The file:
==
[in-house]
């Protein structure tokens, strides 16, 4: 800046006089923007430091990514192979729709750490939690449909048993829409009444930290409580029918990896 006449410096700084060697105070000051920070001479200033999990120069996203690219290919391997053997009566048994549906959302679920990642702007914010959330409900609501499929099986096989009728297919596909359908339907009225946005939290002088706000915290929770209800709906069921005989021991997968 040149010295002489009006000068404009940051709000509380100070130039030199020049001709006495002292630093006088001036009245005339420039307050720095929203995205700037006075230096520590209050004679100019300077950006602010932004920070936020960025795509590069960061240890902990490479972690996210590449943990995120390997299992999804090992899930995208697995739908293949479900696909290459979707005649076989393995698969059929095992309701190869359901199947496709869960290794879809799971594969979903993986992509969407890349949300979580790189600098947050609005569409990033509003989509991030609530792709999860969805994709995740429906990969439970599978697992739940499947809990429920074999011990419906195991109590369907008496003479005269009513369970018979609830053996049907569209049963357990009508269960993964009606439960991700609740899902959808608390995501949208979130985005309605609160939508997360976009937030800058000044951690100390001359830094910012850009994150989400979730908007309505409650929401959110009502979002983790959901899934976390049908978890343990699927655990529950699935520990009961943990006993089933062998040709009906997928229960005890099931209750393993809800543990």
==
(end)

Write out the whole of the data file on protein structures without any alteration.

[in-house]
């Protein structure tokens, strides 16, 4: 800046006089923007430091990514192979729709750490939690449909048993829409009444930290409580029918990896 006449410096700084060697105070000051920070001479200033999990120069996203690219290919391997053997009566048994549906959302679920990642702007914010959330409900609501499929099986096989009728297919596909359908339907009225946005939290002088706000915290929770209800709906069921005989021991997968 040149010295002489009006000068404009940051709000509380100070130039030199020049001709006495002292630093006088001036009245005339420039307050720095929203995205700037006075230096520590209050004679100019300077950006602010932004920070936020960025795509590069960061240890902990490479972690996210590449943990995120390997299992999804090992899930995208697995739908293949479900696909290459979707005649076989393995698969059929095992309701190869359901199947496709869960290794879809799971594969979903993986992509969407890349949300979580790189600098947050609005569409990033509003989509991030609530792709999860969805994709995740429906990969439970599978697992739940499947809990429920074999011990419906195991109590369907008496003479005269009513369970018979609830053996049907569209049963357990009508269960993964009606439960991700609740899902959808608390995501949208979130985005309605609160939508997360976009937030800058000044951690100390001359830094910012850009994150989400979730908007309505409650929401959110009502979002983790959901899934976390049908978890343990699927655990529950699935520990009961943990006993089933062998040709009906997928229960005890099931209750393993809800543990």